4. remove upper A-arm from car.
              5. pry rubber out of bushings (one is gone already)
              6. carefully use cutting torch to slit outer bushing shells, which lets them nearly FALL out
              7. remove outer bushing shells, and inner shaft, taking care to mark which way it faced the frame
              8. remove inner sleeves, which is usually easy
              9. install new Delrin bushings, grease them, and put red Loctite on screws and tighten them (no preload issues with Delrin)
              10. reassemble control arm to car, using spreader on outboard end when replacing outer bushings

              That's the gist of it. Of course, I may find issues with wear in the outer bushings, or even the king pins, so sometimes the work multiplies itself.
              Gord Richmond, within Weasel range of the Alberta Badlands

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              • #8
                Hi Joe, here's some pictures of the bushing driver tool that I have. Click image for larger version

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ID:	1691195 The only problem I had was the driver adapter isn't quite small enough to press out the upper inner bushing as easily as pressing the lower inner bushing was. Otherwise it still was a lot easier than using the shop press and having to use braces to keep the control arm from being distorted.

                Brian

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                • #9
                  Brian, that looks a lot like what I used as well. Not expensive; does the job!

                  Clark in San Diego | '63 Standard (F2) "Barney" | http://studeblogger.blogspot.com

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                  • #10
                    I've found to remove old bushings from A-arms a air chisel works great. Just get on the inside and hit it with the bit and they slide right out.

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                    • #11
                      Originally posted by brian6373 View Post
                      Hi Joe, here's some pictures of the bushing driver tool that I have. [ATTACH=CONFIG]36009[/ATTACH][ATTACH=CONFIG]36010[/ATTACH][ATTACH=CONFIG]36011[/ATTACH] The only problem I had was the driver adapter isn't quite small enough to press out the upper inner bushing as easily as pressing the lower inner bushing was. Otherwise it still was a lot easier than using the shop press and having to use braces to keep the control arm from being distorted.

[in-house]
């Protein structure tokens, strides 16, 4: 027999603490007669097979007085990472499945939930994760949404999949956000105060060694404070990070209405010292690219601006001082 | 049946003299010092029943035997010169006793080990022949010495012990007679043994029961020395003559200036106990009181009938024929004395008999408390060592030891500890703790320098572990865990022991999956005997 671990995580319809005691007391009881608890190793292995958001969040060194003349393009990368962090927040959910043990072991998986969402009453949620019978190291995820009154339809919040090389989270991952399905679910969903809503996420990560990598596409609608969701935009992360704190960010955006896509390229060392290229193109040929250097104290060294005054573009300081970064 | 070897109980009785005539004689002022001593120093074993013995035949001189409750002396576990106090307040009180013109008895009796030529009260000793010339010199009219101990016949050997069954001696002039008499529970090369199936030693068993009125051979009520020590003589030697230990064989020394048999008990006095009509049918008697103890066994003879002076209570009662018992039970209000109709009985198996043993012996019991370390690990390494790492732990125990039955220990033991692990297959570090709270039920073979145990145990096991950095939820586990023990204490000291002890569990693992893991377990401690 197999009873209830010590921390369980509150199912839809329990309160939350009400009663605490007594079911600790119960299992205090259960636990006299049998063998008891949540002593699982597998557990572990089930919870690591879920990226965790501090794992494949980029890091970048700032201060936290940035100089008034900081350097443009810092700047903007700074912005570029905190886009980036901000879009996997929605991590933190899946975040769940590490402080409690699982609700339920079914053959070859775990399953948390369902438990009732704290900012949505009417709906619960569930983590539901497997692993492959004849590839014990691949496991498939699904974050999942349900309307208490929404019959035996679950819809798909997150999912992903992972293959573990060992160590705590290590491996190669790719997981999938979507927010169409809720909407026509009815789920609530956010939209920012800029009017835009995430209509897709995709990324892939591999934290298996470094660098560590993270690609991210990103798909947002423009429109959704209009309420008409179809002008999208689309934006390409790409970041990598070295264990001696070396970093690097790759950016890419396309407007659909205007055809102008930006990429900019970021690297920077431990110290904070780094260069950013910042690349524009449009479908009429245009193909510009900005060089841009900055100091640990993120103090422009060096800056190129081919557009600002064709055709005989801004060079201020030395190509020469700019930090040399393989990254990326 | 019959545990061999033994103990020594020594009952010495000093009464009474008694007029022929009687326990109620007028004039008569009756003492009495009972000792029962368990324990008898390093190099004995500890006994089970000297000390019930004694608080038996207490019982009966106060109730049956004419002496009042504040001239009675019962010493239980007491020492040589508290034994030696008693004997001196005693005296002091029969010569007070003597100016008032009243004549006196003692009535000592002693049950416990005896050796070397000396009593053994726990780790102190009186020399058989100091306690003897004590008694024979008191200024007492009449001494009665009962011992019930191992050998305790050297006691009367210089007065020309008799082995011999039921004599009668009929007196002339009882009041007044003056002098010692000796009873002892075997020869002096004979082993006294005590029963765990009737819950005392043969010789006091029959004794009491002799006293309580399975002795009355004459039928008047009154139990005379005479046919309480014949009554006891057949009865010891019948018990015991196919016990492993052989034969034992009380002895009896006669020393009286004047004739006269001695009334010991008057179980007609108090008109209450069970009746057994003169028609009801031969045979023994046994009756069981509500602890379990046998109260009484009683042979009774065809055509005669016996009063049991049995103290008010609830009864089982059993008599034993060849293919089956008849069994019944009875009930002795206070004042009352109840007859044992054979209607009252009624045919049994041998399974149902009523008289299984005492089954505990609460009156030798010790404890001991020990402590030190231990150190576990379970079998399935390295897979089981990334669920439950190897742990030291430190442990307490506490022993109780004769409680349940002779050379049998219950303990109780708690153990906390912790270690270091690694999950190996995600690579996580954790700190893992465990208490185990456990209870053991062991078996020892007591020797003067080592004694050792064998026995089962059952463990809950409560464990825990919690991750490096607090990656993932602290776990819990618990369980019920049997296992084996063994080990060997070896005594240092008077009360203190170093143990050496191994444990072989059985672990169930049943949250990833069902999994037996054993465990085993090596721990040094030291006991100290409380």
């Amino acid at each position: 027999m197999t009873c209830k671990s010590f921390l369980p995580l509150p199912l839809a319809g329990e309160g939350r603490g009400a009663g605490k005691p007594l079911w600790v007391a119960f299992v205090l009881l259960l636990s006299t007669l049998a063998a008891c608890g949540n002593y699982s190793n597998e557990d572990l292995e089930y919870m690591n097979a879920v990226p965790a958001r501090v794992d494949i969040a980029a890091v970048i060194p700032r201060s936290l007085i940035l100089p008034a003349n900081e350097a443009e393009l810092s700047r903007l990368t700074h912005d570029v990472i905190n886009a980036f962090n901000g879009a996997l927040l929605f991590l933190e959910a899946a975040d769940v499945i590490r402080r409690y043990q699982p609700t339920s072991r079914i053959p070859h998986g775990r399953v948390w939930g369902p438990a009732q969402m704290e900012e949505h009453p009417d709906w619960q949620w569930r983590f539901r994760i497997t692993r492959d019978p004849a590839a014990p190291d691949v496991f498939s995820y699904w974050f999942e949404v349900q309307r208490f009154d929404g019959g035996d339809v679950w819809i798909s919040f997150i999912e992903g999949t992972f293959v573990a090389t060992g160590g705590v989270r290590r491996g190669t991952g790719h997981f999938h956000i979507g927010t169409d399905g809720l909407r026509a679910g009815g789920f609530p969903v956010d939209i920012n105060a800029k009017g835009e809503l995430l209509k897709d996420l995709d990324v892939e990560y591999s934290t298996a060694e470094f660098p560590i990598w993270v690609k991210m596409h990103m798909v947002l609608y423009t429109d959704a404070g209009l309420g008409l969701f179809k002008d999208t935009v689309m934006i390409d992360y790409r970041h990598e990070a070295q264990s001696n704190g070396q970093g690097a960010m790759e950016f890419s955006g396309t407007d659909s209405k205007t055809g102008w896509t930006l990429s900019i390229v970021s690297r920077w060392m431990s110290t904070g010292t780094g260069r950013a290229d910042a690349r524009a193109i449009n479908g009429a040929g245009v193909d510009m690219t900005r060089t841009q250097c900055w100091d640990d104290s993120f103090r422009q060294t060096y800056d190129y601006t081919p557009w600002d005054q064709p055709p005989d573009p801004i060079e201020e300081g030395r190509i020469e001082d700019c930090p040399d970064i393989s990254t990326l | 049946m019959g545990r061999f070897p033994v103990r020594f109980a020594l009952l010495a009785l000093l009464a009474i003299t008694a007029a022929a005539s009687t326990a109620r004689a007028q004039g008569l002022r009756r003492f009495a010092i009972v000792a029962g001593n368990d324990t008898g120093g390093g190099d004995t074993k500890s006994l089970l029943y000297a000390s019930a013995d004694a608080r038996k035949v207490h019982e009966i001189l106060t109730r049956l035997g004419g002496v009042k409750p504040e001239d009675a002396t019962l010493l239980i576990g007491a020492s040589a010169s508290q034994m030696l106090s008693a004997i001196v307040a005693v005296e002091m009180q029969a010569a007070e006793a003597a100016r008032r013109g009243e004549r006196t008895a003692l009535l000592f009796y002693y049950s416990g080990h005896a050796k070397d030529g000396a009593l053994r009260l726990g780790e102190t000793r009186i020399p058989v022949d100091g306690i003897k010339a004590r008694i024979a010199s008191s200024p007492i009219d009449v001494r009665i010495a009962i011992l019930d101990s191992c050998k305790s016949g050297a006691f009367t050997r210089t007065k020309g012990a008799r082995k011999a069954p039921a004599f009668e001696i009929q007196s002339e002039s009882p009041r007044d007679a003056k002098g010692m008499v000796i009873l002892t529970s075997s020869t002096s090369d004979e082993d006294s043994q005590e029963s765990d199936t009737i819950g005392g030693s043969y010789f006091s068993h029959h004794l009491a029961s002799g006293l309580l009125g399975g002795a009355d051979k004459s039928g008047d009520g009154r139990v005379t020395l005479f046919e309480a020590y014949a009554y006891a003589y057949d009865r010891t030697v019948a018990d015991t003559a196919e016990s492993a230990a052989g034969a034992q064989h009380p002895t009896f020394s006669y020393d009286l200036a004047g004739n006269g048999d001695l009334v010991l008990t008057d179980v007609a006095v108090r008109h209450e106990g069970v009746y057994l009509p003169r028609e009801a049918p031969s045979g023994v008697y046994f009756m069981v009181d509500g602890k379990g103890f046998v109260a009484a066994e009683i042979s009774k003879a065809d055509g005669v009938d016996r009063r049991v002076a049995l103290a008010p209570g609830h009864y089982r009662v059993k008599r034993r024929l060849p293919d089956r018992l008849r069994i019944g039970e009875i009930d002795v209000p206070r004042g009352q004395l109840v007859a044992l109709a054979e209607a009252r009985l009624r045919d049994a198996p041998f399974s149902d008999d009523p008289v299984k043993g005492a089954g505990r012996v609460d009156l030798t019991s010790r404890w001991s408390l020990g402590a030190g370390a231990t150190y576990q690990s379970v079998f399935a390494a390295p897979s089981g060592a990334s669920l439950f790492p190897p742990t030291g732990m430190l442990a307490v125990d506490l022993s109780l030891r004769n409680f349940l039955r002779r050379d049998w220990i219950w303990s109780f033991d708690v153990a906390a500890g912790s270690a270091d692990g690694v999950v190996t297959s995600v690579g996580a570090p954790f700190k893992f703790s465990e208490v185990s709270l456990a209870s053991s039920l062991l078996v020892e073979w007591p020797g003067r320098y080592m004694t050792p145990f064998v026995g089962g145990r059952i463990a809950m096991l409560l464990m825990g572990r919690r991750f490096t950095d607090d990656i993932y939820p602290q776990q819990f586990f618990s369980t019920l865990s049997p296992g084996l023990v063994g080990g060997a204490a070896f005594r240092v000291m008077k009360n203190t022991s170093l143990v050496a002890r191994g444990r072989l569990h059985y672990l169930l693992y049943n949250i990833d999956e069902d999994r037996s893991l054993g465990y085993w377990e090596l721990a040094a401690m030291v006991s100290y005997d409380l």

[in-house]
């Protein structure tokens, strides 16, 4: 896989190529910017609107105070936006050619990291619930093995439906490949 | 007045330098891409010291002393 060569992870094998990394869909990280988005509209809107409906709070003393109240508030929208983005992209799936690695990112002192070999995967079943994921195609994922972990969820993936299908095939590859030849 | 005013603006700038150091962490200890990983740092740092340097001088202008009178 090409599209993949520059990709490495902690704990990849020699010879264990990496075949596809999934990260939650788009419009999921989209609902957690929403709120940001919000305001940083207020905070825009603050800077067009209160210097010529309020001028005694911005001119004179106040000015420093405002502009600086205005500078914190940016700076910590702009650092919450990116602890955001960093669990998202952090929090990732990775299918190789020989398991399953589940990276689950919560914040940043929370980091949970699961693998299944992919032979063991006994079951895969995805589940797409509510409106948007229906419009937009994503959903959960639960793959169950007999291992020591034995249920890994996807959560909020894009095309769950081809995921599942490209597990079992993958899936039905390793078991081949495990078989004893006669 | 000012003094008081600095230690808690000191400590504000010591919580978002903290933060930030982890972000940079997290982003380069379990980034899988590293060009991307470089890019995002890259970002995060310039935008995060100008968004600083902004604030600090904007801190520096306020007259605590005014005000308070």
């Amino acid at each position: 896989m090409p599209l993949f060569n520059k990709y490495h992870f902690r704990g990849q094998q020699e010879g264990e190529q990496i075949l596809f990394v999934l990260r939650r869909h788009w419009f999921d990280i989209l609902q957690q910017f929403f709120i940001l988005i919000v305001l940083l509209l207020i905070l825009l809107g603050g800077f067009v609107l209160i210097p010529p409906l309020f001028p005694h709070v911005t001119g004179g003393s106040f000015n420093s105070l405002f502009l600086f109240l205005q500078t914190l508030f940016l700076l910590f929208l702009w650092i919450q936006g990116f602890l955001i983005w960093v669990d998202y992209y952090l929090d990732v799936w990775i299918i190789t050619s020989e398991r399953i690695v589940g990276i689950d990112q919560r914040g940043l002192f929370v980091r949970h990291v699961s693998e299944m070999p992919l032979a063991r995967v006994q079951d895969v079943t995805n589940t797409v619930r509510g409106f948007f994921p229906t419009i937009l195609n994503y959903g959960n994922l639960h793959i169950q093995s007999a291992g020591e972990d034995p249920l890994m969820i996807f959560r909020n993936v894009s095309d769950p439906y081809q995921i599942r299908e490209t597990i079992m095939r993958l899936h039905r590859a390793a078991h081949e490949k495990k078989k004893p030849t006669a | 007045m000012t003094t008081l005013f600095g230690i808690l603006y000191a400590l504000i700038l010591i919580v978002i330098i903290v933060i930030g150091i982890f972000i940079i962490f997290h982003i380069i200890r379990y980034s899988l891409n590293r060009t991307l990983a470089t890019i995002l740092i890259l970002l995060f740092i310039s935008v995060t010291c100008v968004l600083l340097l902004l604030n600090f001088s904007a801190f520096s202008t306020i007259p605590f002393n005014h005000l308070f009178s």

Brian
                      Thanks,
                      Having changed more than a few of those bushings, this looks like a "must have" on hand before tackling the next Stude front end. Despite proclamations each time I finish a Stude front end (that I will never do another one), there's always another one somewhere down the road.
                      Thanks Again,
                      Joe

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                      • #12
                        I've found that a little heat from my map gas torch makes the bushing come out much easier. I use an air impact to turn the press screw on removal and installations both. When you are installing the bushings you have to be sure it's going in straight on the pin and lined up with the other bushing. I have used an air chisel in the past to remove the frame spring bushings. I'm not sure that there is enough room to use this tool for that operation. These sell from about 25 bucks to over 200, depending on where you get it and how complete the kit is. The high-end ones come with many more drivers than the one I have.

                        Brian